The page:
Saint Michaels Chestertown Cambridge Salisbury and Oxford
The Eastern Shore of Maryland is comprised of nine counties with a population of nearly 450 thousand. The term Eastern Shore distinguishes a territorial part of the State from the land west of Chesapeake Bay.
The Chesapeake and Delaware Canal was a shallow canal with locks after its construction in 1829; it was deepened in the early 20th century to sea level. The north-south section of the Mason-Dixon Line forms the border between Maryland and Delaware. The border was originally marked every mile by a stone, and every five miles by a crownstone. It was surveyed as a compromise solution to a century-long wrangle between the Penn and Calvert families. Commercial east-west ties between Delaware and Maryland towns were culturally significant in Colonial and Early American periods despite the border line. Trade with Philadelphia was conducted by overland routes to Delaware towns like Smyrna and Odessa; these cultural connections continue to this day.
Saint Michaels derives its name from the Episcopal Parish established in 1677 which attracted settlers that grew tobacco and engaged in shipbuilding. The town’s tourist industry has roots in the 19th century with steamboats from Baltimore and summer guest cottages opening for weeklong rentals. The opening of the maritime museum in 1965, waterfront activities and historic bay vessels added further impetus to travel and vacations to the town.
Chestertown was founded in 1706 and achieved prominence as one of six Royal Ports of Entry becoming Maryland’s second port after Annapolis and second to the State Capital in the number of 18th century mansions owned by a flourishing merchant class along the Chester River waterfront. In May 1774, five months after the British closed the port of Boston after the Boston Tea Party, the citizens of Chestertown wrote a set of resolves that prohibited the buying, selling, or drinking of tea. Based on these resolves, a popular legend has it that the citizens held their own tea party on the Chester River, in an act of colonial defiance.
The Chestertown Tea Party Festival celebrates Chestertown’s colonial heritage with a weekend of events with colonial music and dance, fife and drum performances, puppet shows, colonial crafts demonstrations and sales, military drills, and a walking tour of the historic district. In the afternoon, re-enactors board the schooner Sultana and tea is thrown into the Chester River.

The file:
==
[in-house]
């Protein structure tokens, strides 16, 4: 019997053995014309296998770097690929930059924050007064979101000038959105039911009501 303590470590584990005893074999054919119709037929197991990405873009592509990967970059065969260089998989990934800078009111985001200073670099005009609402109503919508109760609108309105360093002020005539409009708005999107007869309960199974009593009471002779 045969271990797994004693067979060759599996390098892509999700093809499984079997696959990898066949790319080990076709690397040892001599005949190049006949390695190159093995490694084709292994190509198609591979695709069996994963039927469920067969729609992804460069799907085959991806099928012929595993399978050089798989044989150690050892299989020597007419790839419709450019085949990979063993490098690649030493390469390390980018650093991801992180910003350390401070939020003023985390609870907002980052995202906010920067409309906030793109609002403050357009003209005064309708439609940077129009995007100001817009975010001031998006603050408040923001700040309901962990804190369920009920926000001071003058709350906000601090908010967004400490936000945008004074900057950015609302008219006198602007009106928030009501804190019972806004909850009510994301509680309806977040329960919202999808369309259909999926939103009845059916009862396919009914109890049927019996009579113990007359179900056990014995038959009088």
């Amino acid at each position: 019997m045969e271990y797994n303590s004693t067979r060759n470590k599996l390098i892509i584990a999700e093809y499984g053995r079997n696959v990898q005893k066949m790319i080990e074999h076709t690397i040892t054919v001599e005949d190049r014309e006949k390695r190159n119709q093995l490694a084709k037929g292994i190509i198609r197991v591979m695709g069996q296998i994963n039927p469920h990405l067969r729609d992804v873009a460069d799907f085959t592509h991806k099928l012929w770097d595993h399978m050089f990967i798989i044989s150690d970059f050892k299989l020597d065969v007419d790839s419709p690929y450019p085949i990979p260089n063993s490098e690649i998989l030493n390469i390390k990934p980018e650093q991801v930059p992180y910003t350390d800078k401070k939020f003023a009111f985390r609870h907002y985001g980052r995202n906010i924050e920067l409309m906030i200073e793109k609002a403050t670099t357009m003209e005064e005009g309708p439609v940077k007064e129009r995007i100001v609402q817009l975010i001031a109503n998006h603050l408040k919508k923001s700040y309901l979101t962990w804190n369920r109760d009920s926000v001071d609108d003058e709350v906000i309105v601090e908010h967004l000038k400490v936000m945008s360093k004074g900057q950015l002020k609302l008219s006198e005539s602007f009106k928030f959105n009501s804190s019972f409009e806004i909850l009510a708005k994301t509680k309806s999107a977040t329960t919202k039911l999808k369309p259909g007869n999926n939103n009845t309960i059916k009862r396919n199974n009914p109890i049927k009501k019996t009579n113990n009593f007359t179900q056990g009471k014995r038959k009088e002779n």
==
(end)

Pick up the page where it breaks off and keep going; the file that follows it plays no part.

Cambridge was settled by English colonists in 1684 who developed farming on the Eastern Shore. The largest plantations were devoted first to tobacco, and then mixed farming. The town was a trading center and later a stop on the Underground Railroad, an extensive network of safe houses for slaves escaping to the north. Cambridge developed food processing industries in the late 19th century, canning oysters, tomatoes and sweet potatoes. Main Street is a comprehensive downtown revitalization process created by the Maryland Department of Housing and Community Development with a focus on heritage tourism.
Salisbury is the largest town on the Eastern Shore and the commercial hub of the Delmarva Peninsula. The town’s oldest neighborhoods have Federal, Georgian, and Victorian architecture.
Oxford traces its start from 1666 when 30 acres were laid out as a town called Oxford by William Stephens, Jr. enjoying prominence as an international shipping center surrounded by wealthy tobacco plantations. Early inhabitants included Robert Morris, Sr., who greatly influenced the town’s growth; his son, Robert Morris, Jr., known as the financier of the Revolution; Jeremiah Banning, sea captain, war hero, and statesman; The Reverend Thomas Bacon, Anglican clergyman who wrote the first compilation of the laws of Maryland. Oxford has the oldest privately-operated ferry service still in continuous use in the United States originally established in 1683.
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